NFL Might Only Keep Pass Interference Review Changes for 2019-20 Season

Timothy Rapp@@TRappaRTFeatured ColumnistJune 20, 2019

Referee Walt Anderson (66) signals from the field during an NFC wild-card NFL football game between the Seattle Seahawks ad Dallas Cowboys in Arlington, Texas, Saturday, Jan. 5, 2019.(AP Photo/Roger Steinman)
Roger Steinman/Associated Press

The NFL is allowing reviews on pass interference calls and non-calls starting in the 2019 season, though it may not extend beyond that. 

According to the NFL Football Operations, the league's competition committee voted to only enact the changes for next season, meaning it could be a one-and-done rule change based upon its positive or negative effect.

In March, the NFL owners voted to have pass interference calls and non-calls reviewable, which would include coaches being able to use their challenges on such plays and the replay booth handling any close calls in the last two minutes of each half and in overtime. 

It passed by a 31-1 vote.

While pass interference calls have long been a point of contention, given how subjective they can be, the issue became a major controversy during the NFC Championship Game, when Los Angeles Rams cornerback Nickell Robey-Coleman clearly hit New Orleans Saints wideout Tommylee Lewis before the pass reached him on a crucial third-down attempt in the fourth quarter.

Despite the clear pass interference, no call was made. Had pass interference been called, the Saints could have run down the clock before attempting a game-winning field goal. Instead, they kicked the field goal immediately and the Rams had enough time left on the clock to kick their own game-tying field goal before winning in overtime.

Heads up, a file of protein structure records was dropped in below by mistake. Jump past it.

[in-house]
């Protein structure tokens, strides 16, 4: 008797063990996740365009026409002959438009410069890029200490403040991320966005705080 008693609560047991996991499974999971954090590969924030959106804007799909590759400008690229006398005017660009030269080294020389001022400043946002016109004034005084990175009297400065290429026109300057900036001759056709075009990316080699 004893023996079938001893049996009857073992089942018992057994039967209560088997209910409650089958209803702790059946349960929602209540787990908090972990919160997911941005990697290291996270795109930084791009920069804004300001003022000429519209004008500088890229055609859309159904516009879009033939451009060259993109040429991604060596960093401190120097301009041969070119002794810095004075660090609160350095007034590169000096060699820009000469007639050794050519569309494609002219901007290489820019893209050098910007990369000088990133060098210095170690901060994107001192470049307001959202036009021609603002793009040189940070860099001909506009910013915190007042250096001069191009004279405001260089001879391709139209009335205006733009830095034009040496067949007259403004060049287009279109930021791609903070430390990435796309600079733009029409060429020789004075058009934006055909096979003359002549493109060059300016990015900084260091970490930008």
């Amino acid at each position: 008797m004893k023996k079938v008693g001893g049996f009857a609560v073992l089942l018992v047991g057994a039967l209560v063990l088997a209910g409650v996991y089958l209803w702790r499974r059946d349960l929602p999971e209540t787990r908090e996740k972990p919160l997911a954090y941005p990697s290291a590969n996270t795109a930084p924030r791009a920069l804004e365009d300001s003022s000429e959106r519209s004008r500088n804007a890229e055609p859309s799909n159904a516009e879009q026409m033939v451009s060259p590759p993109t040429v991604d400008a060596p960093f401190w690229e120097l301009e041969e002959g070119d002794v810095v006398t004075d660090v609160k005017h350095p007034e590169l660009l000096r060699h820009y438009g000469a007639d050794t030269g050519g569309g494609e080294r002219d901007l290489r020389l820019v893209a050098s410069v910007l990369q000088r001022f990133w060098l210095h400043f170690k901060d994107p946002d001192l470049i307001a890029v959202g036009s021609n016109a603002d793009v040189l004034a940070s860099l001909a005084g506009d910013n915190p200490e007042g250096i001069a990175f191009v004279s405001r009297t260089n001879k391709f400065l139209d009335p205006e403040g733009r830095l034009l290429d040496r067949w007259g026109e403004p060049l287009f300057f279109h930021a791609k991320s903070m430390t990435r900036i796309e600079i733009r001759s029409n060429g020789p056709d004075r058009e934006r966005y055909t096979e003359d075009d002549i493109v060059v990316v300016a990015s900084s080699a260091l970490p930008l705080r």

"We think it was a good change," Saints head coach Sean Payton told reporters in March about the rule change. "We're trying to address the two fouls that most impact games. ... The last three years coaches are being a little bit more judicious with their challenges. I think that will continue especially the minor fact that you now have a more meaningful play you can challenge."

While this is universally seen as a good change, it doesn't alter the fact that interference calls include a certain level of subjectivity. That will even extend to the replay officials, who may all have slightly different ideas of what constitutes a clear and obvious interference call.

As Mike Florio of Pro Football Talk noted, the above play represents the sort of judgment calls that could remain controversial, even with replay:

"Would the replay official have concluded based on the real-time play and full-speed replay review that the officials clearly and obviously missed [Mike] Williams shoving [Kendall] Fuller away, as Fuller was interfering with Williams? Maybe the replay official would have seen it, maybe the replay official wouldn't have seen it. The replay official and the replay assistant will have to make those decisions quickly."

As he added, the uncalled interference on Williams wasn't nearly as obvious as Robey-Coleman's blatant transgression. So while adding replay review on interference calls is an obvious plus, it won't alleviate all controversy when it comes to these types of judgement calls.